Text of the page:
Aside from the high protein aspect of my diet, I also have days where I have a higher and lower carbohydrate intake.  In the nutrition world, this is known as carbohydrate cycling.  There is very little research on this and most of the information I have been able to find are testimonials and theories based on knowledge of biochemistry.

 Typically, when people go on a “diet” they think that they need to eat less calories. This will typically result in weight loss initially, but when you eat less, your BMR also drops, which means you are burning less calories per day. Eventually, your metabolism adapts to the fact that you are eating less calories and slows and then maintenance of weight loss becomes a problem.  In order to maintain weight loss, you have to keep dropping your calories, which is not sustainable.  When your metabolism adapts to less calories, this is called metabolic adaptation. 

 The purpose of carbohydrate cycling is to prevent metabolic adaptation.  With carbohydrate cycling, you have days where you are eating higher amounts of carbohydrates and calories and days where you eat lower amounts of carbohydrates and calories.  There is also cycling between weeks, where overall carbohydrate and calorie intake will be greater for three weeks, a period known as refeeding, and then a period of time where carbohydrates and calories are further reduced for 4 to 6 weeks, a period referred to as cutting. Throughout refeeding or cutting, you will still have high carbohydrate days and low carbohydrate days. This method prevents metabolic adaptation because your body is never able to adapt to the constant deprivation that comes from continuous caloric restriction.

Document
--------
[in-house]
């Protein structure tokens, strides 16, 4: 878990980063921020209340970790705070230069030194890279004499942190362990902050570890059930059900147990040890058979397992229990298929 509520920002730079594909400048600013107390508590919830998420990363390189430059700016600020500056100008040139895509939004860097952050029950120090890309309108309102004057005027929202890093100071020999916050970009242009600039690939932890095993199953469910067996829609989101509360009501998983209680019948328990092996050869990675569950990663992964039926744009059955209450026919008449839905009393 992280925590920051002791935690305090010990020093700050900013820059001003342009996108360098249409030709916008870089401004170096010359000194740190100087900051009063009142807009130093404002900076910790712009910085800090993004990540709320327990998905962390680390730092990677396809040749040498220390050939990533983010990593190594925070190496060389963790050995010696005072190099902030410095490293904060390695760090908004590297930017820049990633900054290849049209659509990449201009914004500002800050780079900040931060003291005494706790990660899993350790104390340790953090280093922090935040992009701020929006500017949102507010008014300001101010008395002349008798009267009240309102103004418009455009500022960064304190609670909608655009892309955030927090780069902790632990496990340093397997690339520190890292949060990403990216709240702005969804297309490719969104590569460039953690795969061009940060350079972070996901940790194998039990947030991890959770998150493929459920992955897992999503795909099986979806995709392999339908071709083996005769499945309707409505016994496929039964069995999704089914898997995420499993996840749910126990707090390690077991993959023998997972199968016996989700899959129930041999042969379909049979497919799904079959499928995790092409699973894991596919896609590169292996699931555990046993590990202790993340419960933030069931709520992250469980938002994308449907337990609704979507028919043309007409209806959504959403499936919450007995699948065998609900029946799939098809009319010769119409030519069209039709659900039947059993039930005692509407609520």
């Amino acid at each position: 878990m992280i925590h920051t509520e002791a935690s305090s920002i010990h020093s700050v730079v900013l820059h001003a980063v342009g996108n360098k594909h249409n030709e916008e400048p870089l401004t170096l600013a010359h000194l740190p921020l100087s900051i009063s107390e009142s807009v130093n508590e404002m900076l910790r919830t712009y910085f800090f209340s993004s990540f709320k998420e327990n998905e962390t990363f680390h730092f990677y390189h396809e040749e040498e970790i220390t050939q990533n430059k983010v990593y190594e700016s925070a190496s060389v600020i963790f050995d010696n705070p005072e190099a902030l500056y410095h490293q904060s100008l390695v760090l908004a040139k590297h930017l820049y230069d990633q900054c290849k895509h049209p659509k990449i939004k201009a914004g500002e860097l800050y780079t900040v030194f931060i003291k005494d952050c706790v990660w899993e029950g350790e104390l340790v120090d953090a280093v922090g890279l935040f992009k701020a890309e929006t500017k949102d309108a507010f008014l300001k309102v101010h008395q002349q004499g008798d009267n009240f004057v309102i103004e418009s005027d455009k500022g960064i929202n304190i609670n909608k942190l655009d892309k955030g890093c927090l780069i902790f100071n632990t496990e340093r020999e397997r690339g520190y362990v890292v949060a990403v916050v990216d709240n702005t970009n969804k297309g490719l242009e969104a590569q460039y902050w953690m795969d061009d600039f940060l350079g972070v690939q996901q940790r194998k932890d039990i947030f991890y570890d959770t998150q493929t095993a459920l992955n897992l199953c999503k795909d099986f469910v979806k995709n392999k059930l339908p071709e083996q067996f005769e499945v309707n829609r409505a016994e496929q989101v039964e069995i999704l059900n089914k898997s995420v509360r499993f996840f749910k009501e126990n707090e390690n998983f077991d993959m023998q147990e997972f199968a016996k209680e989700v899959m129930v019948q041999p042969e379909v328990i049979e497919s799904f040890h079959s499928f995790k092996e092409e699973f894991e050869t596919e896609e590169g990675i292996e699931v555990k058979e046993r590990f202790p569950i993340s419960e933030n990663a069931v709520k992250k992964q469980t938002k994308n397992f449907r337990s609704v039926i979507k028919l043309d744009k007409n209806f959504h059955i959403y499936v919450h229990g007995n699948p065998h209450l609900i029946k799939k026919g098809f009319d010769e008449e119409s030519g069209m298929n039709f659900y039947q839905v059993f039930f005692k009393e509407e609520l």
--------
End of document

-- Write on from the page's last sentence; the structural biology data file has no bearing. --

It is also suggested that carbohydrate cycling can help to regulate hormones, specifically leptin, thyroid hormones, testosterone and estrogen. Leptin is released by fat tissue and helps to regulate energy balance by inhibiting hunger. The more body fat, the more leptin. When you reduce calorie intake leptin levels drop and this results in signals to your brain that you need to eat. During carbohydrate cycling, the periods of higher caloric and carbohydrate intake result in higher levels of leptin, so you don’t feel hungry all of the time as most people do when they are on a continuous calorie restricted diet. The cycling makes the low calorie, low carbohydrate days more tolerable because you know that you will have a day with higher calories and carbohydrates in the near future. This adds to the sustainability factor of a diet like this.